Thoughts On Google Earth

Today I observed Kate and Galen solving a geography puzzle using Google Earth. It brought to mind a couple ideas about Google Earth and how it is changing the way we see things.

The problem that Kate and Galen were working on was to go from Isfahan, Iran, “northeast, and find a capital city below the Hindu Kush, on the banks of a river of the same name, west of the Khyber Pass.” They were using Google Earth and they were having trouble doing it.

fig. 1: National Geographic's map of Central Afghanistan

This is first because Google Earth, contrary to popular impression, is not a map. It is a photograph. A map contains interpretation whereas a photograph is raw data. On a map, certain things are pulled forward, such a capital cities, and other things are pushed back (small villages). Collective features are named, such as mountain ranges and deserts. Linear features that are actually very thin, such as rivers, are named and marked. The interpretation offers you a reading of the landscape where some things are important, and others are not. A detail of National Geographic’s Asia map (fig. 1) illustrates map-making.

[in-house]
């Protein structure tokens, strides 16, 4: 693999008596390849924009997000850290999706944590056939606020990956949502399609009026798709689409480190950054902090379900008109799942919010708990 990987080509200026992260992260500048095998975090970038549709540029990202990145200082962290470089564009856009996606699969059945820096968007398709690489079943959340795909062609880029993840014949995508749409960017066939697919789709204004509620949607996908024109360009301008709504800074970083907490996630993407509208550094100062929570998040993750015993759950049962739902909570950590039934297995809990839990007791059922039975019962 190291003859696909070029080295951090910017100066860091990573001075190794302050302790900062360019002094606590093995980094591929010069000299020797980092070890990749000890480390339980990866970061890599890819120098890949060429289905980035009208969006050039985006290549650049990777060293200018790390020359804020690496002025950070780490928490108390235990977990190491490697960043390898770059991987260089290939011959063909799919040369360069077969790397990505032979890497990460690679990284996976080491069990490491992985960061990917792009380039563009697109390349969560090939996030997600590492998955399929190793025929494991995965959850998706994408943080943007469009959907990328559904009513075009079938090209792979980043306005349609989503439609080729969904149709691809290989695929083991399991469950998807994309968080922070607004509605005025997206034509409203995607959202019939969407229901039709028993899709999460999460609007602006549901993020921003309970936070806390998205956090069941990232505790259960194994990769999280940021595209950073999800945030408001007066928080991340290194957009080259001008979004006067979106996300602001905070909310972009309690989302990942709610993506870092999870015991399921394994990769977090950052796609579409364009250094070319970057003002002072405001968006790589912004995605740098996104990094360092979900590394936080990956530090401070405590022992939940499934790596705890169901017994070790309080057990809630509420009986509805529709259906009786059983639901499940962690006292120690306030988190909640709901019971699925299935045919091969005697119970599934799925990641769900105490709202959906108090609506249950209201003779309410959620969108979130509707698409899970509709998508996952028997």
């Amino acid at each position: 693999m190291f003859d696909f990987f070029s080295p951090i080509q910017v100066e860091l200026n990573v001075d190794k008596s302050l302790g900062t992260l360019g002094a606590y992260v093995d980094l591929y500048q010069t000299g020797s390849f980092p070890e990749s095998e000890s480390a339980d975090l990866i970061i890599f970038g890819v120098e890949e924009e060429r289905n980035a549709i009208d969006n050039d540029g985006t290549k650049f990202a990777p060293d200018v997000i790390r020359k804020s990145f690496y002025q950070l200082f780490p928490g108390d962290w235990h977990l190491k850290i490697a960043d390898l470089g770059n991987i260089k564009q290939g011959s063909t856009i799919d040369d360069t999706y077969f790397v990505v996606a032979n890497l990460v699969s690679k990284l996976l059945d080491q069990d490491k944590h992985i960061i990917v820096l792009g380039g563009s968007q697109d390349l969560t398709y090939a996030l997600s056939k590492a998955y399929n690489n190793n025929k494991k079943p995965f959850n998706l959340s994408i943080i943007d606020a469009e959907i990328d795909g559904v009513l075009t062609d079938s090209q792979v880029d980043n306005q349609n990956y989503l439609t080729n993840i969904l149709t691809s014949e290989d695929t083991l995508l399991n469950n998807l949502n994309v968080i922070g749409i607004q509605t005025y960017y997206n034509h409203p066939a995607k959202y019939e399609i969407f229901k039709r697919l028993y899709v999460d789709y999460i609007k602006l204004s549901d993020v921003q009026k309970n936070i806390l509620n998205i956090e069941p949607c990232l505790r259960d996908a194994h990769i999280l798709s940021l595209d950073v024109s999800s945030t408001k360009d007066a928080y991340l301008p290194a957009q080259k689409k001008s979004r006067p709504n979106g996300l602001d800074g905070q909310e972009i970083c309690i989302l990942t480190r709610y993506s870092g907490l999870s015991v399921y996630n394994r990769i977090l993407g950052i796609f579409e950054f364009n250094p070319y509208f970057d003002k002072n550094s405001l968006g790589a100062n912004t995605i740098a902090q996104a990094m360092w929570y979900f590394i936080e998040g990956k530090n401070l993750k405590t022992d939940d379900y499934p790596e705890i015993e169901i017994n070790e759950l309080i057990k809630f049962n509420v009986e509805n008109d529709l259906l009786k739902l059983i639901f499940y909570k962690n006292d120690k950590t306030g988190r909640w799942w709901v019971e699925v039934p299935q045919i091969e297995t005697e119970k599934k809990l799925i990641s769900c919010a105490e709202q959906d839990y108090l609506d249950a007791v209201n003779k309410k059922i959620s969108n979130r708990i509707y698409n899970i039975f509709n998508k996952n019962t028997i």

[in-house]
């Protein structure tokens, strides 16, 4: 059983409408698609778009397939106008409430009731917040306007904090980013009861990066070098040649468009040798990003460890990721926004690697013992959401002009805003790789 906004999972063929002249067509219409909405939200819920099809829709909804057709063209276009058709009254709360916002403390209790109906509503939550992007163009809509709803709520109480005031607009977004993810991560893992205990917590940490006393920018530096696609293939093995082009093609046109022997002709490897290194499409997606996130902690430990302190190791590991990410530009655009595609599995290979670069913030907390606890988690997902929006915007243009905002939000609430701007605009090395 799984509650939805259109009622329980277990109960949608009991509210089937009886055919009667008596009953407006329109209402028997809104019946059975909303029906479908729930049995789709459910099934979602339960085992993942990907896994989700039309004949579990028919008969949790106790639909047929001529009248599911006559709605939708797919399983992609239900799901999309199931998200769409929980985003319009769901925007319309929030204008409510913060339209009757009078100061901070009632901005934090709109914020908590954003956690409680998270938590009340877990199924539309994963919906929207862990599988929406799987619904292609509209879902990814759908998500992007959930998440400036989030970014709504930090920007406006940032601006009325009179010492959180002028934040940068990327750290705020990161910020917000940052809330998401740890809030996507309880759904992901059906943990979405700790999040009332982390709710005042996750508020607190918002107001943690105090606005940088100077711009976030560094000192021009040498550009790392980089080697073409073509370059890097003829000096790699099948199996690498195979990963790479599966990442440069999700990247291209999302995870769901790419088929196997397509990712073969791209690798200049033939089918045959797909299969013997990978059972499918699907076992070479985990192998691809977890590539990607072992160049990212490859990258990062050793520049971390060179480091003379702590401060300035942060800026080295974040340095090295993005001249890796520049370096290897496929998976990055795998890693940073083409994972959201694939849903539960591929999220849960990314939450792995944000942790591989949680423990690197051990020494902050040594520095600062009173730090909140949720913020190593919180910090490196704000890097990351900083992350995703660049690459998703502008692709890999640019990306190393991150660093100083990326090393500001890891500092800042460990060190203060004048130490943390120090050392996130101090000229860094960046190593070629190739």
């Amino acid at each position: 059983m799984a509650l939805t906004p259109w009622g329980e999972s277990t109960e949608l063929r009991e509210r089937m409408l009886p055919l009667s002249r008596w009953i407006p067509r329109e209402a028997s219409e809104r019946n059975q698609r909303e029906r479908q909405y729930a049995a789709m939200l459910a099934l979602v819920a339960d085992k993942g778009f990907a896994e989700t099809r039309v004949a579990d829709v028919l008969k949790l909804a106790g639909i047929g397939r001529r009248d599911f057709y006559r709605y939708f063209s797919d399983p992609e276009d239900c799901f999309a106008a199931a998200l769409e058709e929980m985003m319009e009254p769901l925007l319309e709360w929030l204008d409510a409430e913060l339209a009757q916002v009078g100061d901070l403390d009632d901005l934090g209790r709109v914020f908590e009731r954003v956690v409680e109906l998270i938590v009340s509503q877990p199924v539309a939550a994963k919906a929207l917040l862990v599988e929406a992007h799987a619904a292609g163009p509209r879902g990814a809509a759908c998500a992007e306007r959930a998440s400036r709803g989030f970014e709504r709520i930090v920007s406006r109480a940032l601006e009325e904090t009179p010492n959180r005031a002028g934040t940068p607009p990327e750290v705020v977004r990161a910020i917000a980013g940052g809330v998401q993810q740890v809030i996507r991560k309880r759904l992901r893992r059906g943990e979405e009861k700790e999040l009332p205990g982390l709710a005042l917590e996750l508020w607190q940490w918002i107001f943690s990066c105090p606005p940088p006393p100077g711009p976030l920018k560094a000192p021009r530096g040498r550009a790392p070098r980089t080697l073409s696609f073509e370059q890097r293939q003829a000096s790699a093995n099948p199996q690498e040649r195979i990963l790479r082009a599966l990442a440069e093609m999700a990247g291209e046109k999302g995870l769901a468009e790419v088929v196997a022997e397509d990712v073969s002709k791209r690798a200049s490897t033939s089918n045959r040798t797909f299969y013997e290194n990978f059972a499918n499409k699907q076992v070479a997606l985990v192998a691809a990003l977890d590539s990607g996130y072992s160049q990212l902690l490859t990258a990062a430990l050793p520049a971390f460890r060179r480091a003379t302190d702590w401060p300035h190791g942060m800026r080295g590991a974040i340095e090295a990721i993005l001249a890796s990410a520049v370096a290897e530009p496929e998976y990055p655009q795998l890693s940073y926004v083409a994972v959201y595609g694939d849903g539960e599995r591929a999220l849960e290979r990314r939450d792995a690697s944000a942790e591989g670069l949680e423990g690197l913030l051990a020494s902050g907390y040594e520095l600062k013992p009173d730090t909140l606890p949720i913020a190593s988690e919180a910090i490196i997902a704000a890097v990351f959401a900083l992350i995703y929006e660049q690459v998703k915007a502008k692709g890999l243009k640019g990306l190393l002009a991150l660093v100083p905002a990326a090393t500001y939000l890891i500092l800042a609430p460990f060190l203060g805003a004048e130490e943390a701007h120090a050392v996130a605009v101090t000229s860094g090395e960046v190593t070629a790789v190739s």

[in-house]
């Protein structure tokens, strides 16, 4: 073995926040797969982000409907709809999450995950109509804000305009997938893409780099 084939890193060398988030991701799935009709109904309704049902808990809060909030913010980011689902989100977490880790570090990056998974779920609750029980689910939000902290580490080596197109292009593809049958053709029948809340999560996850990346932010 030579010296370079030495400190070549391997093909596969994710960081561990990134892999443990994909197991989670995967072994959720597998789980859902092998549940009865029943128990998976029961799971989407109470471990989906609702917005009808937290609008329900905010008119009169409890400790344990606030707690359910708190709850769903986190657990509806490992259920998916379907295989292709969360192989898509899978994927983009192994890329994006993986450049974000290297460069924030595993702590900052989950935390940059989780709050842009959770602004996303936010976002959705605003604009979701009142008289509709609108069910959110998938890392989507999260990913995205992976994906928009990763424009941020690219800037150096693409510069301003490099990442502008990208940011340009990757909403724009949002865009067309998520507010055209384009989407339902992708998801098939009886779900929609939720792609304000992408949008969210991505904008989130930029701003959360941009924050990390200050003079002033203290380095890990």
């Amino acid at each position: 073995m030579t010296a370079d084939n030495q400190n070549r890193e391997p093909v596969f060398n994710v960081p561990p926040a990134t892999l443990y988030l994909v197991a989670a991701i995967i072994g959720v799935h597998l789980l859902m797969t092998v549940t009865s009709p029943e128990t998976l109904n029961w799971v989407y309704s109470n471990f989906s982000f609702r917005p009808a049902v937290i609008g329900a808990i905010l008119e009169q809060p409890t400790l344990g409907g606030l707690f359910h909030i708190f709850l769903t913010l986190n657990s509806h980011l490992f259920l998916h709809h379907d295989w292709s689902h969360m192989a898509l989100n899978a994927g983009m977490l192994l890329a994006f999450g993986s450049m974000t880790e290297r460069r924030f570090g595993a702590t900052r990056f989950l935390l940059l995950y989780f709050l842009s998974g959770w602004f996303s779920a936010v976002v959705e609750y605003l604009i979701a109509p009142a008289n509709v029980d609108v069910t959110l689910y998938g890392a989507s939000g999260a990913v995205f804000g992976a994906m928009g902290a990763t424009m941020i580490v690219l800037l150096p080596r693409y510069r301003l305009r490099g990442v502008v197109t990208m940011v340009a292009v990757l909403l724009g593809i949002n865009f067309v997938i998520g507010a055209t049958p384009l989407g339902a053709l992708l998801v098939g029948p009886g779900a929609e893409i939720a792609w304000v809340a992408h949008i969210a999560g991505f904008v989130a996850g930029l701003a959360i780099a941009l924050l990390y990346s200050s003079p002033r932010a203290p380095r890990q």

Google Earth in contrast offers everything in equal weight. There is little interpretation-–pretty much limited to whether there are GE icons there. Note that a GE “map” of Afghanistan (fig. 2)

Fig. 2: Google Earth, Afghanistan

is strong on point and polygon features (towns, countries) because its easy to give the computer automated ways to place labels for these. It’s correspondingly weak on linear features such as rivers, and features that don’t really have boundaries, such as passes and mountain ranges.

The reason is that there’s no easy way to tell a computer how to label such features–where do you put the river’s name along the river, and how many times? How do you arc words to suggest the imprecise yet very real bounds of the mountain range? It’s this kind of labelling that human cartographers do well: each label is put on with love (which is why it’s unwise to rush a cartographer, or the love disappears).